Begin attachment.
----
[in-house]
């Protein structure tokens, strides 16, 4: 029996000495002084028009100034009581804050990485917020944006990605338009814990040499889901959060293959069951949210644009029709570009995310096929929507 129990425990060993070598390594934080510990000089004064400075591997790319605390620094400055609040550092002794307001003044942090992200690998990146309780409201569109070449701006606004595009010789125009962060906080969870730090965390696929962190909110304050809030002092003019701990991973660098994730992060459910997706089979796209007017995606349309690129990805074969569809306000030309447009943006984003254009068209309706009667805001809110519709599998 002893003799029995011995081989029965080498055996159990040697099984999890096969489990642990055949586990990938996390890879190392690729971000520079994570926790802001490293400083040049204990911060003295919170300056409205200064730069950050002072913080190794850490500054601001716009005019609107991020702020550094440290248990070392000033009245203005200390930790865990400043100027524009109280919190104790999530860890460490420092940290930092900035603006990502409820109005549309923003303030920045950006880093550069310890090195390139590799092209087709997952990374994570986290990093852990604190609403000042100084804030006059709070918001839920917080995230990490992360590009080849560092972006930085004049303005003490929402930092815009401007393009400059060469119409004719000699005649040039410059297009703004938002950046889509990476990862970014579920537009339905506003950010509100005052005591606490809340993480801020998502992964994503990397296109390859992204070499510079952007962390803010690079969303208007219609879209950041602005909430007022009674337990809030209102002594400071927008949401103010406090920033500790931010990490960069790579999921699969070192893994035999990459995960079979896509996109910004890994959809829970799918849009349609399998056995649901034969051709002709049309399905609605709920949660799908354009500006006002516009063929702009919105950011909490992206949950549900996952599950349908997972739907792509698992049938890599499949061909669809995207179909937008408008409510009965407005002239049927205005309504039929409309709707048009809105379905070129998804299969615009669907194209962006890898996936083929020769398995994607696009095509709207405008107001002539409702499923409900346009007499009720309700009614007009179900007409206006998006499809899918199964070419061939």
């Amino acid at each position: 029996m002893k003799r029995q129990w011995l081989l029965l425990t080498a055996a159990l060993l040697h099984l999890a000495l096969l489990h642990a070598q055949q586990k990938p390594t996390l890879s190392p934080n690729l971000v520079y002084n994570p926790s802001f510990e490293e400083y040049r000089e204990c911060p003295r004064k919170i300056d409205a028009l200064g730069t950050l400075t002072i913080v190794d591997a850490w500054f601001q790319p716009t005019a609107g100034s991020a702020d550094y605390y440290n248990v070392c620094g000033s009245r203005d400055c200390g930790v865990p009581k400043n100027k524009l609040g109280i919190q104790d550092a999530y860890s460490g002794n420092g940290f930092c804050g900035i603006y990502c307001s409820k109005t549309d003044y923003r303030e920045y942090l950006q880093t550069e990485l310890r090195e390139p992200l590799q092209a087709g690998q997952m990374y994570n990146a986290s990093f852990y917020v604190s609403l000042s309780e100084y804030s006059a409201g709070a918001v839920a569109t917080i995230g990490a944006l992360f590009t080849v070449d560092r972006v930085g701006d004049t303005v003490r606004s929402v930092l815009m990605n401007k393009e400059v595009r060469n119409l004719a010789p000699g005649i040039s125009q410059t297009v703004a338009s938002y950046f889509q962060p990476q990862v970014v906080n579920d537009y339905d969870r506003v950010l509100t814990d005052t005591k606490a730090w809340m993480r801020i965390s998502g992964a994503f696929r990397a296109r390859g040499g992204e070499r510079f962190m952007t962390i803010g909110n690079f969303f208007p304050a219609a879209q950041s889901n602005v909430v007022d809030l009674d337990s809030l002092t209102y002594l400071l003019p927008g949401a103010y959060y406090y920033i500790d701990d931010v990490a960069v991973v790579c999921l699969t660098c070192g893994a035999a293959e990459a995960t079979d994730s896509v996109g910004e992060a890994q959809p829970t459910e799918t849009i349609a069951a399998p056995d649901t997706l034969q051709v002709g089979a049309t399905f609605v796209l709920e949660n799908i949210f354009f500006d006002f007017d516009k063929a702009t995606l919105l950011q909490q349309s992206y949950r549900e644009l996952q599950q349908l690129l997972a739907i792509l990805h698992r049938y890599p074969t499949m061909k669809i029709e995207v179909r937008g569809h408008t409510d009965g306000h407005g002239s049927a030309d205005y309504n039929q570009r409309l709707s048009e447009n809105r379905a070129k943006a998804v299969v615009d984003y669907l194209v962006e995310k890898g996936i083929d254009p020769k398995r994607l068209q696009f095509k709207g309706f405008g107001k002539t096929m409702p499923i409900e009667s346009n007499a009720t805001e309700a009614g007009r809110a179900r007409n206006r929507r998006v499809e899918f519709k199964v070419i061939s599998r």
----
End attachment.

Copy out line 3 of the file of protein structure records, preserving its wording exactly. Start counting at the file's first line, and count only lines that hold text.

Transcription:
């Amino acid at each position: 029996m002893k003799r029995q129990w011995l081989l029965l425990t080498a055996a159990l060993l040697h099984l999890a000495l096969l489990h642990a070598q055949q586990k990938p390594t996390l890879s190392p934080n690729l971000v520079y002084n994570p926790s802001f510990e490293e400083y040049r000089e204990c911060p003295r004064k919170i300056d409205a028009l200064g730069t950050l400075t002072i913080v190794d591997a850490w500054f601001q790319p716009t005019a609107g100034s991020a702020d550094y605390y440290n248990v070392c620094g000033s009245r203005d400055c200390g930790v865990p009581k400043n100027k524009l609040g109280i919190q104790d550092a999530y860890s460490g002794n420092g940290f930092c804050g900035i603006y990502c307001s409820k109005t549309d003044y923003r303030e920045y942090l950006q880093t550069e990485l310890r090195e390139p992200l590799q092209a087709g690998q997952m990374y994570n990146a986290s990093f852990y917020v604190s609403l000042s309780e100084y804030s006059a409201g709070a918001v839920a569109t917080i995230g990490a944006l992360f590009t080849v070449d560092r972006v930085g701006d004049t303005v003490r606004s929402v930092l815009m990605n401007k393009e400059v595009r060469n119409l004719a010789p000699g005649i040039s125009q410059t297009v703004a338009s938002y950046f889509q962060p990476q990862v970014v906080n579920d537009y339905d969870r506003v950010l509100t814990d005052t005591k606490a730090w809340m993480r801020i965390s998502g992964a994503f696929r990397a296109r390859g040499g992204e070499r510079f962190m952007t962390i803010g909110n690079f969303f208007p304050a219609a879209q950041s889901n602005v909430v007022d809030l009674d337990s809030l002092t209102y002594l400071l003019p927008g949401a103010y959060y406090y920033i500790d701990d931010v990490a960069v991973v790579c999921l699969t660098c070192g893994a035999a293959e990459a995960t079979d994730s896509v996109g910004e992060a890994q959809p829970t459910e799918t849009i349609a069951a399998p056995d649901t997706l034969q051709v002709g089979a049309t399905f609605v796209l709920e949660n799908i949210f354009f500006d006002f007017d516009k063929a702009t995606l919105l950011q909490q349309s992206y949950r549900e644009l996952q599950q349908l690129l997972a739907i792509l990805h698992r049938y890599p074969t499949m061909k669809i029709e995207v179909r937008g569809h408008t409510d009965g306000h407005g002239s049927a030309d205005y309504n039929q570009r409309l709707s048009e447009n809105r379905a070129k943006a998804v299969v615009d984003y669907l194209v962006e995310k890898g996936i083929d254009p020769k398995r994607l068209q696009f095509k709207g309706f405008g107001k002539t096929m409702p499923i409900e009667s346009n007499a009720t805001e309700a009614g007009r809110a179900r007409n206006r929507r998006v499809e899918f519709k199964v070419i061939s599998r």